Disc herniation can often be caused by an injury or extreme strain. This can cause an immediate ‘tearing’ of the spinal disc. Another cause is disc degeneration due to aging. Certain individuals may also be more prone to disc problems. Researchers have also indicated that a predilection for herniated discs may exist in families with several members affected.
Aging is found to be a major contributor to herniated disc. When we age, our spinal discs gradually lose fluid volume and tear, creating an opening for the gel-like interior, causing pressure and pain. This is also known as degenerative disc disease.
Lifting heavy objects and repetitive or extreme bending or twisting for work or sports can strain or overstress a spinal disc. A deep impact trauma such as a vehicular accident or fall can also rupture a disc.
Obesity leads many older adults into chronic pain conditions such as herniated discs. Carrying an extra load in the stomach area causes the pelvis to incline forward, arching your lower spine. This change in position creates tension on the fibers within discs. The wear-and-tear effect causes fatigue and pain and may lead to complete rupture.
A thorough examination and assessment of your pain, muscle reflexes and strength and sensation is conducted to be able to diagnose a herniated disk. Your healthcare provider may also request these tests:
Getting an x-ray helps rule out other possible causes of neck or back pain.
Electromyogram is a test that evaluates nerve function and helps determine which nerve a herniated disc affects. This is done by inserting needles into the muscles.
Magnetic Resonance Imaging is considered the most precise imaging test for a suspected herniated disc.
Undergoing invasive procedures to treat herniated discs should be the last option. Typically, pain from herniated disc can be managed through a combination of conservative care options for at least the first six weeks of discomfort and pain. This may include chiropractic treatment and activity modification to improve posture, strength and flexibility. With conservative treatments, many patients who have herniated discs respond well and heal and see an improvement in their symptoms.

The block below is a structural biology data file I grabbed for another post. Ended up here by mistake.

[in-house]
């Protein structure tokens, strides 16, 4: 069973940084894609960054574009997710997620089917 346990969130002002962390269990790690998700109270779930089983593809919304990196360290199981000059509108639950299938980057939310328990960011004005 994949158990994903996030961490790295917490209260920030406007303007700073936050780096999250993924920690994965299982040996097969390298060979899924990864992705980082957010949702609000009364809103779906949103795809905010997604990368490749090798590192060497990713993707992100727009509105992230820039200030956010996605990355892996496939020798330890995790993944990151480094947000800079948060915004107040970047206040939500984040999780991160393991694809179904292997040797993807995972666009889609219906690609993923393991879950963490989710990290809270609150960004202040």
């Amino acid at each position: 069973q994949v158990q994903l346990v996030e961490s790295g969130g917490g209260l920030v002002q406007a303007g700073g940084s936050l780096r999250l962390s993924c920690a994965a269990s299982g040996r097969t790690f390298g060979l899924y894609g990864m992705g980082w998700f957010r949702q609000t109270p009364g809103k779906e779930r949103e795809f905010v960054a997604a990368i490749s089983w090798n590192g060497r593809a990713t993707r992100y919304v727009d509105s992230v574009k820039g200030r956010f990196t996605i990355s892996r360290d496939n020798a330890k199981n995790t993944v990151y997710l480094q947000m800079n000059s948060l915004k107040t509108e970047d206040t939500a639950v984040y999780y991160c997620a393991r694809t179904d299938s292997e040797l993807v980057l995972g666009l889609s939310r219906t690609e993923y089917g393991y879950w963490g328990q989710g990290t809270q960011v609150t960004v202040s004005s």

Doctors may advise patients to maintain low-impact activities and avoid strenuous exercises for a few days to several weeks to help decrease the inflammation of the spinal nerve. Bedrest is not recommended as it can lead to muscle tightness and weakness. Losing some pounds can help ease herniated disc pain. Avoid sitting for too long. Quitting smoking or vaping have proven health benefits like decreasing the risk factor for progressive disc disease that targets the lower back and neck.
In some cases, if the pain becomes too much to handle, a physician can prescribe pain medication to help alleviate the pain symptoms while you are managing your problem through conservative methods.
Strength and flexibility plays a vital role in the treatment and recovery of herniated discs. Its methods not only provide relief but educate patients on the value of good body mechanics (such as proper lifting) to prevent further injury on the disc. The therapist conducts a thorough assessment and develops a treatment plan, based on the doctor’s diagnosis. A variety of physical therapy techniques for herniated disc includes gentle massage, ice and heat therapy, pelvic traction, ultrasound, electrical muscle stimulation and stretching exercises.
The treatment plan should be individualized for each patient, based on the root of the pain, its severity and specific symptoms that the patient manifests. For most patients who have a disc herniation, conservative treatment, such as chiropractic care, will help to resolve their problem. For patients who do not find relief from conservative treatments, surgery may be considered an option. The chiropractors at N8 Family Chiropractic are available to evaluate you for pain and symptoms related to a herniated disc.